Important Topics for Volunteers

1. How the Center includes volunteers in its work

2. Designing projects that benefit the Center and its volunteers

3. Where volunteers work

4. Volunteer Acknowledgements

1. How the Center includes volunteers in its work

The core of the Center’s mission is to increase understanding of the ecology of the Amazon region and help empower traditional peoples to strengthen their communities and stewardship of this biologically rich region. This spirit of empowerment is also embedded in our philosophy about the role of volunteers in our organization. People who give their time to help Center activities will be treated with respect, encouraged to learn, and asked to take on the most responsible tasks for which they are ready and willing. We are most interested in building partnerships with volunteers who can carry out an ongoing service or make a significant contribution to a major project.

We want every volunteer to know they are making a real contribution to rainforest conservation and improving the lives of its people. Volunteers and the organization should be confident that the time both are investing in the relationship is productive and positive. Our goal is to have volunteers carry out tasks that best match the needs of the Center with the volunteer’s time, interests, abilities, and commitment to the organization. We also want volunteers to learn, develop friendships and have fun. If you are interested in volunteering with the Center, please fill out and send us a Volunteer Application to tell us something about yourself and your interests.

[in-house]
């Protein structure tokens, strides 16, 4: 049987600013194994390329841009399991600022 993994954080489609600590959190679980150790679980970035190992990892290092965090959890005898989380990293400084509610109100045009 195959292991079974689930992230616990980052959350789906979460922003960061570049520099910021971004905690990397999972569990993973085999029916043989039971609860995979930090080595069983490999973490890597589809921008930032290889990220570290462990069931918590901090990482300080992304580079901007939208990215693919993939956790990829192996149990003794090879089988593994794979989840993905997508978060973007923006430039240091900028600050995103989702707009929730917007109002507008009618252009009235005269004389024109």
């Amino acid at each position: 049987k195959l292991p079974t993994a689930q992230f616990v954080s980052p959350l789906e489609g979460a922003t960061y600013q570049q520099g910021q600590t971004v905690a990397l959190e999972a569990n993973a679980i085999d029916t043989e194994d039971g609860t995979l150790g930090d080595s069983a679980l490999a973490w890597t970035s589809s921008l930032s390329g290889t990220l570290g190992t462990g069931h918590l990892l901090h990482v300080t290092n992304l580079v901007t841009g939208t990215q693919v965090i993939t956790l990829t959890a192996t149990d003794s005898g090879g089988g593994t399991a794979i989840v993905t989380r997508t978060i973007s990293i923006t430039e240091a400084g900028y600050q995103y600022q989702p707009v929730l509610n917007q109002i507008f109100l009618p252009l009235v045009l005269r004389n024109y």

2. Designing projects that benefit the Center and its volunteers

The first step for someone to get involved with the Center is to fill out a volunteer application. This will help us learn something about the prospective volunteer’s background, interests and reasons for getting involved. One of the Center’s directors will review the application and contact the person to discuss specific volunteer tasks. These can be structured to produce a report or presentation for a course, internship for a department, independent study, thesis project, academic publication, community service requirement, or project for an organization.

A Center leader will provide orientation, supervision and regular check-ins for every volunteer. The supervisor will also be available to write letters of recommendation, serve as a job reference, or prepare certificates of community service for regular volunteers. Regular volunteers will also be recognized in the Center newsletter, website and end of year party. Since Center leaders will invest a significant amount of time to help volunteers get the most out of their service, the Center expects volunteers will honor their commitment to carry out agreed upon tasks.

3. Where volunteers work